Wednesday, December 22, 2010


Fore-ward: I am no rocket scientist. I do not have much in the way of scientific credentials save for a grueling stint in AP Chemistry classes, but this is what I know of and believe about science without knowing everything.

Some Christians fear science. If you want my honest opinion on the matter, some Christians fear science because they fear that one day irrefutable proof will be provided that completely, 100%, beyond argument disproves the existence of God. In short, I believe their faith is limited and, deep down, they do not trust their own beliefs and have doubt about them.

Doubt is OK, in my books. Science is humble in that it knows what it knows, but it also knows what it does not know. There are doubts in the scientific community about this and about that, so experiments ensue until a bonafide answer beyond all reasonable doubt can be established. I respect and applaud the scientific community greatly for their constant search for the truth and their willingness to hold off on belief until proven otherwise. Science has shown us that it has been something that can be proven, there can be a determinable outcome and a defined outcome. It has been proven as being meant to understand.

Faith is different, obviously. Faith requires one to make a choice and choose a conclusion without being presented with all the facts upfront. Faith is believing in a pre-concluded outcome transpiring before the outcome is either realized or shown to be folly. Our assurances that our faith is well-placed come from a place that is honest within us, from a part of our brain that we regard with trust, generally because of a behavioral consistency that builds up an immunity to doubt. On an aside, this is why those who have had their trust broken time and time again struggle with shallow faith. If you are used to constantly being let down by people or circumstances you thought you could trust, then faith is going to be a very high mountain to try and climb.

I digress, though, and get back to the subject at hand: faith and science are quite different and often regarded as oil and water, or apples and oranges. They are simply polar opposites and, while they can exist in congruence with one another, they are labeled as not being able to play ball in the same park. Wrong.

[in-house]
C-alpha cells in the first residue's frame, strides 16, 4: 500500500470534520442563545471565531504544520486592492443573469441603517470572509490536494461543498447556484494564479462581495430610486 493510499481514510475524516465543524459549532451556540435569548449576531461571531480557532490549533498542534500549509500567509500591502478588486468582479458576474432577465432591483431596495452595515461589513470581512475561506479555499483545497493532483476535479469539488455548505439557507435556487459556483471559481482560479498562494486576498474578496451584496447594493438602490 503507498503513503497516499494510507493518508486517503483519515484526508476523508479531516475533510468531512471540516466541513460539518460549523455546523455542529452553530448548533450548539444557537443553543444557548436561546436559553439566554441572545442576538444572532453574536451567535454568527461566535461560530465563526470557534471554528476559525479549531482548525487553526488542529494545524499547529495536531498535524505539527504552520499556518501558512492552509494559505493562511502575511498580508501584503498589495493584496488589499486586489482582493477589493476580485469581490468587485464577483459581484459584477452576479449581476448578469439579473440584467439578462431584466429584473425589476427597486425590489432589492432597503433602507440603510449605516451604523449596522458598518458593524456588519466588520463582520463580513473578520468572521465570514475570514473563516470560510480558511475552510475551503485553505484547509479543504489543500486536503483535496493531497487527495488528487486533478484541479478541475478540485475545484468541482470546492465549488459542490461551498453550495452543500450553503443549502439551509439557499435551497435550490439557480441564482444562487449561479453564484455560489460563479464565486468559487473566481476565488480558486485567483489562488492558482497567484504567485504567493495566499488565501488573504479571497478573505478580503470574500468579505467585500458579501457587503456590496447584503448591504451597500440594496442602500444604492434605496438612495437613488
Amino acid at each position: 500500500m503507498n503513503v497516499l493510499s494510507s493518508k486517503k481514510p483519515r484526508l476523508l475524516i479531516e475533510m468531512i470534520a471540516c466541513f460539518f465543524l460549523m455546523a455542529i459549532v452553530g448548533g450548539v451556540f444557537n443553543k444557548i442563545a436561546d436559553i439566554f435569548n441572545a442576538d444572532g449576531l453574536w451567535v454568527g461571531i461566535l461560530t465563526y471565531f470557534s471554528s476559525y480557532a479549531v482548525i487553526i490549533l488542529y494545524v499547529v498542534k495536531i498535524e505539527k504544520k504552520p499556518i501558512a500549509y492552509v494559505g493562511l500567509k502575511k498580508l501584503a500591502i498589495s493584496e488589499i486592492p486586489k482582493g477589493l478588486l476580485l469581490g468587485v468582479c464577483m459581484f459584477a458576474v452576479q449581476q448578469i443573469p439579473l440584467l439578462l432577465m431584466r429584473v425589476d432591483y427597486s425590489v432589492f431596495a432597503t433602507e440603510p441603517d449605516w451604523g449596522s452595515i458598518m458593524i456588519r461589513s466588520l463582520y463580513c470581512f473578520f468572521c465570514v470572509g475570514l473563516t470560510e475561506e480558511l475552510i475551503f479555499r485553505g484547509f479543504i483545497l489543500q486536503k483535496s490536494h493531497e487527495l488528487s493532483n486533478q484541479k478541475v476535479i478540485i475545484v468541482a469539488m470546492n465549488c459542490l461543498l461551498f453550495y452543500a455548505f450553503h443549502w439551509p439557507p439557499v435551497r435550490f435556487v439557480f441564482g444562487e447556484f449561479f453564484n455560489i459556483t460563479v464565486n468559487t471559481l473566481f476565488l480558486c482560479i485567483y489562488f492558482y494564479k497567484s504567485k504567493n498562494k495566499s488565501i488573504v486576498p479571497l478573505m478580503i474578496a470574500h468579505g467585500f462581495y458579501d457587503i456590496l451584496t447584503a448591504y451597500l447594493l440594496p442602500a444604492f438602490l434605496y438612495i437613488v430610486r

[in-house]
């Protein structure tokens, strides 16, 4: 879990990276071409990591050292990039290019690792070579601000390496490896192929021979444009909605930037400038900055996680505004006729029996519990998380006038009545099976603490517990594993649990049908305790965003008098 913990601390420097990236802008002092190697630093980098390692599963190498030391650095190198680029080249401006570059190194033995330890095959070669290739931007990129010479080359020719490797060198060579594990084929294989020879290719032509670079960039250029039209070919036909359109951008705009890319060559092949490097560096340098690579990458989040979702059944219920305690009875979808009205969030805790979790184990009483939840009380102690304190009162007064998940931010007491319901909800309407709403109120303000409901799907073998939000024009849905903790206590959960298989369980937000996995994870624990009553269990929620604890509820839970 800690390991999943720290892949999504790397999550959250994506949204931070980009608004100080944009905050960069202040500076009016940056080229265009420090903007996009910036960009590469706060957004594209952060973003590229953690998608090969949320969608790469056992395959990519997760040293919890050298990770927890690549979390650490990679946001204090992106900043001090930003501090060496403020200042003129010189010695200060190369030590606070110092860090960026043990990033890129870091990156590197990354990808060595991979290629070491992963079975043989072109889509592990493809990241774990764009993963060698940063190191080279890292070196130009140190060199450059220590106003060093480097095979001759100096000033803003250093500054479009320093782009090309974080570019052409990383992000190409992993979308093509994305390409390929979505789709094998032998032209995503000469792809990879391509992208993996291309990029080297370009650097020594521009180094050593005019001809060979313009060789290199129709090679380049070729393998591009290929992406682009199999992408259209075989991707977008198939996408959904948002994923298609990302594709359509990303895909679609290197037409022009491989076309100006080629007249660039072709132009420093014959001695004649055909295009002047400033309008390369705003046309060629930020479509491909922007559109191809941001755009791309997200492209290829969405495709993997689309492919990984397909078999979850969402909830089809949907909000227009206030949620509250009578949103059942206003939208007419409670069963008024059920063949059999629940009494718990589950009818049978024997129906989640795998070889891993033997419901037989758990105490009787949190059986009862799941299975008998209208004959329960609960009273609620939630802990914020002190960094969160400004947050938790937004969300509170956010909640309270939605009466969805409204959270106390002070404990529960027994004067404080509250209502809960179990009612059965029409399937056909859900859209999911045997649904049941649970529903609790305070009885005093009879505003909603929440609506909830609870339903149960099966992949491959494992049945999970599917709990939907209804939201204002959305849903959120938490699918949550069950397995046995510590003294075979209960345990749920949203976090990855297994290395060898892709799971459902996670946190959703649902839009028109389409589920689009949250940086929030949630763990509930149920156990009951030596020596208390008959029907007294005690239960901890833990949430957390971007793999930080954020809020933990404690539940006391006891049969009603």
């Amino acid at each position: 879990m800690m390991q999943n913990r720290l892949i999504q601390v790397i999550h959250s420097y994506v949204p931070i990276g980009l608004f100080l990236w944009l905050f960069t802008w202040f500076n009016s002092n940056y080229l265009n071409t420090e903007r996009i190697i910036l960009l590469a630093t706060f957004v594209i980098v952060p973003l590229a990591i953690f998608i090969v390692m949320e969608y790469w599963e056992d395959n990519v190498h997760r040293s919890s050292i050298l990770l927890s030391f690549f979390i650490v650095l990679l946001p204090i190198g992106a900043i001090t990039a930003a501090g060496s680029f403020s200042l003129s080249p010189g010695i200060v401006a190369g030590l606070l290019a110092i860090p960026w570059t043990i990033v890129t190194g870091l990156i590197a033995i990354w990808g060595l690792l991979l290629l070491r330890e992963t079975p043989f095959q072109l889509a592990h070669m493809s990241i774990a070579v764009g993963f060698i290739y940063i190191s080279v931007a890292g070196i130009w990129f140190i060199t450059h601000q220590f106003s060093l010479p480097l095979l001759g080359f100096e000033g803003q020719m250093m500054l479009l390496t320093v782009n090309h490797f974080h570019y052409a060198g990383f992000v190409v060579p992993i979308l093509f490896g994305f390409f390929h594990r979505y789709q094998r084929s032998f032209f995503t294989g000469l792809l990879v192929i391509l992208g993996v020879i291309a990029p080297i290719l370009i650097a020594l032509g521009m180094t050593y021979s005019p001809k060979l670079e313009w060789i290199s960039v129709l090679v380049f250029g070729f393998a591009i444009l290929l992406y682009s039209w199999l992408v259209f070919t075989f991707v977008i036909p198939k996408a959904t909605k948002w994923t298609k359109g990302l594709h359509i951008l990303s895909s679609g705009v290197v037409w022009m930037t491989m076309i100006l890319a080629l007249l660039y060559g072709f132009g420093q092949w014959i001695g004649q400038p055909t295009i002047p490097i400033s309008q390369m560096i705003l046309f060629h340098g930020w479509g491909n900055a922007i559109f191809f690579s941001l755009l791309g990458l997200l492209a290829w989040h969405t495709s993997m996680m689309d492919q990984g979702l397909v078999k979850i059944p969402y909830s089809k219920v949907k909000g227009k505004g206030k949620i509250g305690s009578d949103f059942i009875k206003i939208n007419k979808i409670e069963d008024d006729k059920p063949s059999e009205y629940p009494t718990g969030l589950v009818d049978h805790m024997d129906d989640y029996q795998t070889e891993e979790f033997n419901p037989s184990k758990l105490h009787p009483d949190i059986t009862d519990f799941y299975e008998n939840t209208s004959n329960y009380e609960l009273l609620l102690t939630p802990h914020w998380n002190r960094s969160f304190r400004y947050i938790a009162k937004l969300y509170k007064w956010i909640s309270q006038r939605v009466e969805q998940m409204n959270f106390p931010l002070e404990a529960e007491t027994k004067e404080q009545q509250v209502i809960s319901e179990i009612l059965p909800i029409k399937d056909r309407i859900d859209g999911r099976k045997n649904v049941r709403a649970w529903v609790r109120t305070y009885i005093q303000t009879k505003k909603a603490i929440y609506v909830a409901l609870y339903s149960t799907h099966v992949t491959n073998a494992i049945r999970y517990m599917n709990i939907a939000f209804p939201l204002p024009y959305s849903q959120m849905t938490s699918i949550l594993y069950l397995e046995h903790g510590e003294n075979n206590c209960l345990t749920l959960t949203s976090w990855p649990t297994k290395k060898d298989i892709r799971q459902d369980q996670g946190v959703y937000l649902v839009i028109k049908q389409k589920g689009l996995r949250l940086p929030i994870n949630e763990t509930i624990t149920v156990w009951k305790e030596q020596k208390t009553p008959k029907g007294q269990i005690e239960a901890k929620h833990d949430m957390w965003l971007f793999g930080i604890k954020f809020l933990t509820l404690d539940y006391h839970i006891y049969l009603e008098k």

Imagine if you will that God decided to show up one day and wanted to share just a little fact with, something much less grand than some might expect at the arrival of God. Let us suppose for one moment that God said "I made the sky, but I did not make it blue. I made it lovely and expansive, something to be marveled at and to be enjoyed. 'Blue' is what you made it by your human definition and classification." We ourselves have been responsible for setting the scientific standards. In our quest and discovery of the scientific world we gain an understanding how it all works, what it is comprised of, where it belongs (in terms of classification), and how to react to it, but we have no say in its creation. All we have ever created are organisms or structures that are made out of something that already existed, something created apart from human effort.

This is where I draw the line in science being the eventual answer to the creation of the universe. There was existence prior to human existence, and we can never grasp what that might be. It will forever remain unproven because it exists outside of our time, our understanding, our comprehension. We can break everything down to its most basic and simple atomic level, but where did that atom come from? Where did the simplest form of life come from? Everything cannot be created from something. Something has to exist on its own, a creation in itself. Saying that such things "BANG" just one day appeared seems about the most plausible thing apart from Creation that makes sense to me because it is so utterly ludicrous. The scientific would will tell you they have no answer, they have no comprehension, no understanding of what actually put us here.

I saw an atheist today tell me that logical thought and scientific reasoning have brought him to the conclusion that there is no God. I have said all I have said to say that I see this as illogical. No man has proven the origin of man or the universe, so by definition, there is no logical conclusion, faith is once again called upon and required right there in the smack dab middle of the scientific world. 

We as a people are prone to rebellion, driven to it at times it seems. To beat rebellion our parents spend our entire childhood teaching and training us to behave, be polite, mind our manners, be selfless. These things do not come naturally, they have to be learned due to our rebellious nature. If you ask me, I do not believe we were meant to understand it all. In the Garden a bigger choice than to eat the apple or not eat the apple was made. God told Adam and Eve they could enjoy all that He had given them, enjoy His creation, and live in abundance, peace, and perfect health. He also said that Adam and Eve could imbue themselves with the knowledge of good and evil, the understanding behind what was meant to be enjoyed. Acting within the bounds of human propensity to rebel but to also gain understanding and knowledge, the apple was plucked.

I think for every Christian that is scared we might one day figure it all out and find out God is not real is an Atheist who is scared that we might not actually ever know everything, that we as humankind are limited and Someone greater exists. To acknowledge that means giving over a great deal of power and subservience that is contrary to our will, some of us more than others. But, that .... that is the science of man. And this ... this is the science of my faith.

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